Jaromir Jagr Ties Gordie Howe’s Record With 121st Career Game-Winning Goal in Overtime Against Kings

Jaromir Jagr, Marek Zidlicky, Dainius ZubrusLOS ANGELES — Jaromir Jagr‘s second clutch goal in two nights gave the New Jersey Devils a fortunate win after they were held to 15 shots by the Los Angeles Kings.

Jagr tied Gordie Howe‘s NHL record of 121 game-winning goals by scoring 2:30 into overtime, and Cory Schneider made 34 saves to lead the Devils over the Kings 2-1 on Thursday.

“We were outplayed and outshot. We shouldn’t have been in the game,” Jagr said. “But Cory was excellent and he kept us in the game — especially in the first period. We should probably have lost 5-0.”

Jagr extended his league record for overtime goals to 18. It was his 690th overall, pulling the 41-year-old into a tie for ninth overall with former Penguins teammate Mario Lemieux.

“I learned so many things from him. There aren’t many people lucky to play with the best player in the world,” Jagr said. “I tell all the young kids, ‘When you have a chance when you come into the league and you play with the best player in the world, watch him, because you can learn a lot.’ I was pretty lucky to see him at his best.”

The Devils won in overtime for the second straight night and are 9-4-2 following an 0-4-3 start. They beat Anaheim 4-3 on Wednesday after Jagr scored the tying goal with 61 seconds left in regulation.

The Devils made their first visit to Staples Center since June 11, 2012, the night the Kings beat them 6-1 to win the Stanley Cup. Last Friday, the Kings won 2-0 in New Jersey.

Jagr received a holding penalty 17 seconds into overtime, but Kings captain Dustin Brown also was sent off for diving on the play — leaving the teams to skate 3-on-3.

“With all respect to Brown, I am not that strong, so I think he acted a little bit,” Jagr said. “I grabbed him and held him, but I am not the Terminator.”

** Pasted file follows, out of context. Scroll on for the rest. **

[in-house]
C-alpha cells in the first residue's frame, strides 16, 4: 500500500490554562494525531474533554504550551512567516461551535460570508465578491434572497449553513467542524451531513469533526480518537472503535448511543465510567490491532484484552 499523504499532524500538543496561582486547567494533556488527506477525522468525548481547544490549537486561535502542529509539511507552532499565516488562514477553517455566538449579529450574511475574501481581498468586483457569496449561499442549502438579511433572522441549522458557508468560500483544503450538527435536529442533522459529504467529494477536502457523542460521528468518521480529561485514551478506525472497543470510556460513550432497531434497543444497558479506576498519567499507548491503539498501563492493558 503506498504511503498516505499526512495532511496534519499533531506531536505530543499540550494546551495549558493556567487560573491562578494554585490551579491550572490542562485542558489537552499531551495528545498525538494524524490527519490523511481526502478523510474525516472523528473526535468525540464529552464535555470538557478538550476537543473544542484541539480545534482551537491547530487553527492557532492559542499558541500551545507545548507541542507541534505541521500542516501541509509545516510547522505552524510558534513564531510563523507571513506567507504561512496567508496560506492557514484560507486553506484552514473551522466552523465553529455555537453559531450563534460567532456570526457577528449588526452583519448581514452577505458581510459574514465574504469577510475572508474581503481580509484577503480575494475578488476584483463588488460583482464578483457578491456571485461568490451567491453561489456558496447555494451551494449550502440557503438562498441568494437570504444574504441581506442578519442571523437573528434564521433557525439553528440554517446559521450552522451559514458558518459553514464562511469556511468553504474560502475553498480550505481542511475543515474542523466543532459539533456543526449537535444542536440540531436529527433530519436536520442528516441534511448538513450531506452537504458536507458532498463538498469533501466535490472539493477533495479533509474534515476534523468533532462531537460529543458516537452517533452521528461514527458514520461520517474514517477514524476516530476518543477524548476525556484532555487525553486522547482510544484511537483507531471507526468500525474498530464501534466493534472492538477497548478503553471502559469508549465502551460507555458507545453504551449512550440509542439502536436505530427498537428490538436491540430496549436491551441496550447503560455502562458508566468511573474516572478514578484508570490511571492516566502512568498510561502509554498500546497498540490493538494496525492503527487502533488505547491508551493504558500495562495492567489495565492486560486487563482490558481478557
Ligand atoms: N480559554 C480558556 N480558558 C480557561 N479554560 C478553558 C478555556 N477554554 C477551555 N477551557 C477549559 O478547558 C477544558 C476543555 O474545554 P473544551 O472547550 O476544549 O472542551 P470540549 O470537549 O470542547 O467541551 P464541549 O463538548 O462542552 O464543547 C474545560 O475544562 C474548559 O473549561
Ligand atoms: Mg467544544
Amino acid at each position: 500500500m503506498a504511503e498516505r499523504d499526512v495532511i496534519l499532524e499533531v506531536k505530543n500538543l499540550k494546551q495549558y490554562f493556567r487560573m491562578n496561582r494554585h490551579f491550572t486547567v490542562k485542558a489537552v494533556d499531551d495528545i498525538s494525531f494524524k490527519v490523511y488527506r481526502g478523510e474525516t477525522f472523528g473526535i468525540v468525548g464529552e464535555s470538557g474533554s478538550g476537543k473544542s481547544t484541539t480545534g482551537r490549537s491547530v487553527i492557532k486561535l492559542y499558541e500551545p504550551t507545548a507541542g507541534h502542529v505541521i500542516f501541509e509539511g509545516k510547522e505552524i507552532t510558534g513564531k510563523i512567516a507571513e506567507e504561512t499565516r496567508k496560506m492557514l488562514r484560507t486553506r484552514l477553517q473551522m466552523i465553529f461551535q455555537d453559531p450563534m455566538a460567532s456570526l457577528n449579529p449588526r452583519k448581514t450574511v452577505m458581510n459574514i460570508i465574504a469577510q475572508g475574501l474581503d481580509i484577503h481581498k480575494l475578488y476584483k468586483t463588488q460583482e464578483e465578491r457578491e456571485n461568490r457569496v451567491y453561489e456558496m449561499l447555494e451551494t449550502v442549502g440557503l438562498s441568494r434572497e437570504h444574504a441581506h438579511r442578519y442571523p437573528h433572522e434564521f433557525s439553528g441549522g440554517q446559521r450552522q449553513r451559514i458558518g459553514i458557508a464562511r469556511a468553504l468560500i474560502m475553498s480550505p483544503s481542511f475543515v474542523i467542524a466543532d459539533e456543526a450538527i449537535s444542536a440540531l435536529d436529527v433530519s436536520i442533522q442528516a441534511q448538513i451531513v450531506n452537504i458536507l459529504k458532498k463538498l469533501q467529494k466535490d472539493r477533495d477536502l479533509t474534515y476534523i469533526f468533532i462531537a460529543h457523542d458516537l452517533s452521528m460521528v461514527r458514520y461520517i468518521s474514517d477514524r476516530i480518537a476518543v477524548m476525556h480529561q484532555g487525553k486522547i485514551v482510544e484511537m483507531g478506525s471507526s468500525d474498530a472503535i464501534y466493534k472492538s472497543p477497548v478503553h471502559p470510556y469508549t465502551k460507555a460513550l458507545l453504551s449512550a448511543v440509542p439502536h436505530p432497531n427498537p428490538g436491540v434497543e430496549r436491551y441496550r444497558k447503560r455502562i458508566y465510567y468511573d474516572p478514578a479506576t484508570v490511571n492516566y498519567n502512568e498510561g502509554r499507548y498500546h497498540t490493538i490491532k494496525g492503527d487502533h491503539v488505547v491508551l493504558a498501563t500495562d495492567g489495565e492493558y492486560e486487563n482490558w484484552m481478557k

Just 13 seconds after the penalties expired, Jagr got a cross-ice pass in the low slot from Marek Zidlicky and tucked his ninth goal of the season past Ben Scrivens.

“I don’t know too many other players that would have had the patience to hold it and hold it that extra second. You can’t teach that. That’s why he’s a Hall of Fame player,” Devils coach Peter DeBoer said. “It’s amazing what he is doing at his age, with the minutes we are loading him up with and the responsibilities we are asking of him. He played against [Anze] Kopitar‘s line all night. He’s been incredible.”

The Kings were outshooting the Devils 29-6 when Ryan Carter put a high backhander past Scrivens’ stick at 5:52 of the third period with defenseman Willie Mitchell screening his goalie. But the Kings pulled even 65 seconds later when Kopitar’s 20-foot wrist shot banked off Schneider’s left arm and Justin Williams tapped in the loose puck.

“I thought Ryan’s goal would be enough,” said Schneider, who stopped a breakaway by Trevor Lewis with less than two minutes left in the first period. “Unfortunately we gave it right back about a minute later, but we stuck with it. We didn’t get down on ourselves.”

The injury-depleted Kings, playing without Jeff Carter, Kyle Clifford, defenseman Matt Greene and goalie Jonathan Quick, outshot the Devils 27-5 through the first two periods. At that point, New Jersey’s defensemen were outshooting the forwards 3-2.

“I’m happy with the effort, but not the result,” Scrivens said. “We generated our fair share of chances, but we ran into a hot goalie. Schneider played a great one tonight.”

Lewis, still looking for his first goal of the season, stole the puck from Michael Ryder at the Kings’ blue line and beat him all the way down the ice before Schneider made the save on his knees with 1:53 left in the first.

“We definitely got lots of shots and opportunities, but we didn’t bear down on them,” Kopitar said. “That was the key to their success.”

The Kings were 0-for-4 on the power play against the league’s least-penalized team. The Devils were 0-for-2 with the man advantage.

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